In 2006, with a tightening financial outlook and uncertainty over the future of the church property, it was put on the market and the congregation rented a larger, modern facility in Huntington Station. But it didn’t sell, and two years later the congregation returned to Huntington.
“I was happy to return home,” said Beatrice Rodgers, who has attended Bethel since the late 1930s. “It brought back memories of when I was a child attending with my parents at night service. It wasn’t the same at the other place, and I missed it.”
This year, Old Huntington Green Inc., a community group charged with preserving the character of the neighborhood where the church sits, will apply for grants to restore a dozen of Bethel’s 13 stained-glass windows.
“The church windows have been in awful shape for some time through no fault of the congregation, and they are deteriorating,” said Paul Warburgh, president of the group. “So we will apply for as many grants as possible, including the state’s Sacred Site grants. Right now we are waiting for an appraisal on the windows, which was just completed.”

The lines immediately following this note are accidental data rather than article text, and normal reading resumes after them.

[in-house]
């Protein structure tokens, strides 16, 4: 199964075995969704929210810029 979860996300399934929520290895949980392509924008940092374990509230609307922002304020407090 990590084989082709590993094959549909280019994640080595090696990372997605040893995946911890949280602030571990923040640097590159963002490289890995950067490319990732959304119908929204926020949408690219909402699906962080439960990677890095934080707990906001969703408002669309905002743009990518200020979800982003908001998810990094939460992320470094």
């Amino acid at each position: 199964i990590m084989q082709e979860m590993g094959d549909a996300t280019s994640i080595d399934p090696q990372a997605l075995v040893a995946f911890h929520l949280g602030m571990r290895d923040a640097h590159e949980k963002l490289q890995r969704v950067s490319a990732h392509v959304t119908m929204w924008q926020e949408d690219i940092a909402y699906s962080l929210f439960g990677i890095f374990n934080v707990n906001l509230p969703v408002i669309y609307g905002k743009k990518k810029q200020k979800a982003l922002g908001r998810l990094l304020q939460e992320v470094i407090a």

At a celebration in November, the Rev. Jennings said about a dozen “bedrock” families were honored for their connection and dedication to Bethel.
He said the future is bright for the congregation to set the stage for the next generation of worshippers.
“I see the church moving to another level, continuing her involvement and connection to the community,” the pastor said. “She will increase her involvement in social activities and helping those challenged with such things as housing issues; she is a life member of NAACP; we’ll continue to be in the forefront of fighting for equality for all persons, but particularly African-Americans.”
Rodgers said she hopes Bethel’s next generations come to love the church as much as she does.
“If I don’t go I feel as though I am missing something,” she said. “I just love the church and the people who make it up. It’s family.”